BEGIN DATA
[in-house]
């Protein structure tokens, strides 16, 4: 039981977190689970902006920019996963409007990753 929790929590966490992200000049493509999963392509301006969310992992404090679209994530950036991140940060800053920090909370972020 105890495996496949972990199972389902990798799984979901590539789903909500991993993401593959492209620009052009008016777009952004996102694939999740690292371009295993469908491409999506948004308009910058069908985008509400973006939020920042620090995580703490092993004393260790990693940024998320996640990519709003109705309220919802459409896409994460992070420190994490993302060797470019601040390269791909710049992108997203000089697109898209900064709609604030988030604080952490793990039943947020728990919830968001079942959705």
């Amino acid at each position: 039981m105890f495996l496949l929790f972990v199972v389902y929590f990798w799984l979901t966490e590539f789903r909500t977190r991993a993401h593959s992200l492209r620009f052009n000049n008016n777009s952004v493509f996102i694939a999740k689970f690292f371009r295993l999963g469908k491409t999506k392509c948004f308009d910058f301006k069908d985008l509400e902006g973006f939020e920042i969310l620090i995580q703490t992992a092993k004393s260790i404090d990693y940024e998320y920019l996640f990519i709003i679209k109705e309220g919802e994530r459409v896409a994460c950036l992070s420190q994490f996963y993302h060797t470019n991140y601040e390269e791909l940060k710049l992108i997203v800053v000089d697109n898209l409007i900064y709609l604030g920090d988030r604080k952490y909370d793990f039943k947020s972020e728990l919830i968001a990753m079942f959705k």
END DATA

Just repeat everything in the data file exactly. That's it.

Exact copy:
[in-house]
């Protein structure tokens, strides 16, 4: 039981977190689970902006920019996963409007990753 929790929590966490992200000049493509999963392509301006969310992992404090679209994530950036991140940060800053920090909370972020 105890495996496949972990199972389902990798799984979901590539789903909500991993993401593959492209620009052009008016777009952004996102694939999740690292371009295993469908491409999506948004308009910058069908985008509400973006939020920042620090995580703490092993004393260790990693940024998320996640990519709003109705309220919802459409896409994460992070420190994490993302060797470019601040390269791909710049992108997203000089697109898209900064709609604030988030604080952490793990039943947020728990919830968001079942959705």
């Amino acid at each position: 039981m105890f495996l496949l929790f972990v199972v389902y929590f990798w799984l979901t966490e590539f789903r909500t977190r991993a993401h593959s992200l492209r620009f052009n000049n008016n777009s952004v493509f996102i694939a999740k689970f690292f371009r295993l999963g469908k491409t999506k392509c948004f308009d910058f301006k069908d985008l509400e902006g973006f939020e920042i969310l620090i995580q703490t992992a092993k004393s260790i404090d990693y940024e998320y920019l996640f990519i709003i679209k109705e309220g919802e994530r459409v896409a994460c950036l992070s420190q994490f996963y993302h060797t470019n991140y601040e390269e791909l940060k710049l992108i997203v800053v000089d697109n898209l409007i900064y709609l604030g920090d988030r604080k952490y909370d793990f039943k947020s972020e728990l919830i968001a990753m079942f959705k």